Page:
Should You Do Prenatal Testing?

One Way to Find Out If Your Baby Has Down Syndrome

Girl with Down Symdome
Girl with Down Symdome. Stephanie Keith / Stringer / Getty Images

Prenatal testing can tell parents-to-be whether or not the baby they are carrying has Down syndrome and other disorders. Because there is no cure for Down syndrome, the decision of whether or not to undergo prenatal testing –– either screening tests or diagnostic tests –– can be a difficult one to make.

Screening tests include nuchal translucency testing, maternal serum testing, and ultrasound. Diagnostic testing typically refers to either amniocentesis or chorionic villi sampling.

It is up to you to decide which tests if any, you would like to have during a pregnancy. Your doctor can assist you in providing information about your risk to have a baby with Down syndrome and your testing options, but it is up to you to decide if you want tests for these conditions. 

Deciding to Do Prenatal Testing

The decision to have prenatal testing during a pregnancy is a personal one. There are a number of different factors to think about when considering prenatal testing and it is up to each person to weigh the importance of these factors. No one can tell you what is right for you. Each parent must weigh the pros and cons of each testing option and decide for themselves what they are comfortable with.

A positive screening test can be scary. Follow-up diagnostic tests are available, but they have some risks associated with them and it takes some time to get the results, which can be very hard for some expecting parents.

In making a decision about any form of prenatal testing during pregnancy, it is important to consider different questions before making your decision.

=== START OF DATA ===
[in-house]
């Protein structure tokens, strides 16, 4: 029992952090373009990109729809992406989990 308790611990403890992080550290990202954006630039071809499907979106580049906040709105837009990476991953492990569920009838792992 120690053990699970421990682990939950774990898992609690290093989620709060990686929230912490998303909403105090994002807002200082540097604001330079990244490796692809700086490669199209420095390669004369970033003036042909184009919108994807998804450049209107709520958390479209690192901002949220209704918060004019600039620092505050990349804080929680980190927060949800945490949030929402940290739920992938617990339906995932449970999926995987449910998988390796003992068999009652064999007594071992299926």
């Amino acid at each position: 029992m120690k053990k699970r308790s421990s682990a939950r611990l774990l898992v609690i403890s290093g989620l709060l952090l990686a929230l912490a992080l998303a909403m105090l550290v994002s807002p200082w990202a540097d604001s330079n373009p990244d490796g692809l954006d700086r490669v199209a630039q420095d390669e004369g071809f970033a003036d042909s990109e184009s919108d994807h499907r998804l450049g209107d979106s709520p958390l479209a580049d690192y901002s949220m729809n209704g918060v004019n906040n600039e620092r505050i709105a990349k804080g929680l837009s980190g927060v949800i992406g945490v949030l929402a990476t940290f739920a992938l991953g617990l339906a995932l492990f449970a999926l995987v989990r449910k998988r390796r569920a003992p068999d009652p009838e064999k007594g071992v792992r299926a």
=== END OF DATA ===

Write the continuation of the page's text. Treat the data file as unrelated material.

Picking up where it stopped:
Questions to Consider Before Prenatal Testing

Below are some questions that you should consider when you are trying to decide whether or not to have prenatal testing in your pregnancy:

  • Do you need to have any information about whether or not your baby has Down syndrome during your pregnancy?
  • If you are you a ”need-to-know” person, can you live with an estimate of your risk or do you need to have a definitive answer?
  • How would you react emotionally to screening results? Would you be able to go through the rest of your pregnancy with a little uncertainty, or would you need a definitive answer to keep your anxiety under control?
  • Would you consider diagnostic testing if you had positive screening tests?
  • Would you be comfortable taking the small but real risk of miscarriage associated with diagnostic testing?
  • What would you do if an abnormality was detected? Down syndrome cannot be cured –– the only options if a fetus is diagnosed during pregnancy is to continue the pregnancy and have a baby with Down syndrome, or end the pregnancy by having an abortion. Is this something you would consider?
  • Would knowing ahead of time that your baby had Down syndrome help you prepare for the birth of a baby with Down syndrome?
  • Would knowing that your baby didn’t have Down syndrome during pregnancy be important to you?

The Bottom Line

These are some of the tough questions that you should ask yourself before you have any form of prenatal testing –– screening or diagnostic.

No one can answer these questions for you, but your answers can help you decide which form of testing, if any, would be the best for you.


Newberger, D., Down Syndrome: Prenatal Risk Assessment and Diagnosis. American Family Physician. 2001.

American College of Obstetricians and Gynecologists (ACOG). Your Pregnancy and Birth, 4th Edition. ACOG, Washington, DC, 2005.

Stray-Gunderson, Karen. Babies with Down Syndrome: A New Parents' Guide Woodbine House. 1995